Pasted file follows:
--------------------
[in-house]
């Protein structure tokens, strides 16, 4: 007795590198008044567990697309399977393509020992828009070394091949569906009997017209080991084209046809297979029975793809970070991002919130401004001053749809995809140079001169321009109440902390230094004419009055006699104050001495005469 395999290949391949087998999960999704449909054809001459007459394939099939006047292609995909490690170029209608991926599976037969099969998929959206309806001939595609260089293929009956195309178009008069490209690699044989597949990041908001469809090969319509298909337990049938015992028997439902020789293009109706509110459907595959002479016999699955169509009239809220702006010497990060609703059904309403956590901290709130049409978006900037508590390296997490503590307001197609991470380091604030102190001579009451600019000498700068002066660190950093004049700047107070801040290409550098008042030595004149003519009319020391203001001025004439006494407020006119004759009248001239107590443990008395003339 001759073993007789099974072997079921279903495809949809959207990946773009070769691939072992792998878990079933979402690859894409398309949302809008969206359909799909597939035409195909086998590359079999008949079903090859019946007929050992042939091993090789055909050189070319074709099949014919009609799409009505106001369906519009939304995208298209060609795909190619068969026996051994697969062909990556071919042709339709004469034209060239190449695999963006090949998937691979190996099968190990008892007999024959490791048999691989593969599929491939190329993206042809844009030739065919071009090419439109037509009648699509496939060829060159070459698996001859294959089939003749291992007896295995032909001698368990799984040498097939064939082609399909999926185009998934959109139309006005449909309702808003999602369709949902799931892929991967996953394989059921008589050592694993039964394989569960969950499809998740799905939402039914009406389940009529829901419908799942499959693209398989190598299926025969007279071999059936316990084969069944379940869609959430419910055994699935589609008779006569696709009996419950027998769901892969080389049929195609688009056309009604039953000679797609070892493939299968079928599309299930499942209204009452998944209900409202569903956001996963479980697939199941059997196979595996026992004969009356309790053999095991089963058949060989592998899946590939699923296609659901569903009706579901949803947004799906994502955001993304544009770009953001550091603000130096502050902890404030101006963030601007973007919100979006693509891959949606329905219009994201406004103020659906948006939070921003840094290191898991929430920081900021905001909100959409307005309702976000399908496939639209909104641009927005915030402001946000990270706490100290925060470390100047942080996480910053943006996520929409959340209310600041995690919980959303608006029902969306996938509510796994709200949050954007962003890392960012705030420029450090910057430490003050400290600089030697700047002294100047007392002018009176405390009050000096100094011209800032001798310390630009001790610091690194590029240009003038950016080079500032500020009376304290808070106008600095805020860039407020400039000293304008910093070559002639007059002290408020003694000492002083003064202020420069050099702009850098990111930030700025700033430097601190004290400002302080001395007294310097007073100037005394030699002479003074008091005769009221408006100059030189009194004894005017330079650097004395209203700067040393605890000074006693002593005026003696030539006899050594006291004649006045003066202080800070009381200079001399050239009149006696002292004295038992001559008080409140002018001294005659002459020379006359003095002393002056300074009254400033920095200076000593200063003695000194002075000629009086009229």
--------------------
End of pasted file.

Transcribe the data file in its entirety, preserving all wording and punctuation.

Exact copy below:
[in-house]
């Protein structure tokens, strides 16, 4: 007795590198008044567990697309399977393509020992828009070394091949569906009997017209080991084209046809297979029975793809970070991002919130401004001053749809995809140079001169321009109440902390230094004419009055006699104050001495005469 395999290949391949087998999960999704449909054809001459007459394939099939006047292609995909490690170029209608991926599976037969099969998929959206309806001939595609260089293929009956195309178009008069490209690699044989597949990041908001469809090969319509298909337990049938015992028997439902020789293009109706509110459907595959002479016999699955169509009239809220702006010497990060609703059904309403956590901290709130049409978006900037508590390296997490503590307001197609991470380091604030102190001579009451600019000498700068002066660190950093004049700047107070801040290409550098008042030595004149003519009319020391203001001025004439006494407020006119004759009248001239107590443990008395003339 001759073993007789099974072997079921279903495809949809959207990946773009070769691939072992792998878990079933979402690859894409398309949302809008969206359909799909597939035409195909086998590359079999008949079903090859019946007929050992042939091993090789055909050189070319074709099949014919009609799409009505106001369906519009939304995208298209060609795909190619068969026996051994697969062909990556071919042709339709004469034209060239190449695999963006090949998937691979190996099968190990008892007999024959490791048999691989593969599929491939190329993206042809844009030739065919071009090419439109037509009648699509496939060829060159070459698996001859294959089939003749291992007896295995032909001698368990799984040498097939064939082609399909999926185009998934959109139309006005449909309702808003999602369709949902799931892929991967996953394989059921008589050592694993039964394989569960969950499809998740799905939402039914009406389940009529829901419908799942499959693209398989190598299926025969007279071999059936316990084969069944379940869609959430419910055994699935589609008779006569696709009996419950027998769901892969080389049929195609688009056309009604039953000679797609070892493939299968079928599309299930499942209204009452998944209900409202569903956001996963479980697939199941059997196979595996026992004969009356309790053999095991089963058949060989592998899946590939699923296609659901569903009706579901949803947004799906994502955001993304544009770009953001550091603000130096502050902890404030101006963030601007973007919100979006693509891959949606329905219009994201406004103020659906948006939070921003840094290191898991929430920081900021905001909100959409307005309702976000399908496939639209909104641009927005915030402001946000990270706490100290925060470390100047942080996480910053943006996520929409959340209310600041995690919980959303608006029902969306996938509510796994709200949050954007962003890392960012705030420029450090910057430490003050400290600089030697700047002294100047007392002018009176405390009050000096100094011209800032001798310390630009001790610091690194590029240009003038950016080079500032500020009376304290808070106008600095805020860039407020400039000293304008910093070559002639007059002290408020003694000492002083003064202020420069050099702009850098990111930030700025700033430097601190004290400002302080001395007294310097007073100037005394030699002479003074008091005769009221408006100059030189009194004894005017330079650097004395209203700067040393605890000074006693002593005026003696030539006899050594006291004649006045003066202080800070009381200079001399050239009149006696002292004295038992001559008080409140002018001294005659002459020379006359003095002393002056300074009254400033920095200076000593200063003695000194002075000629009086009229």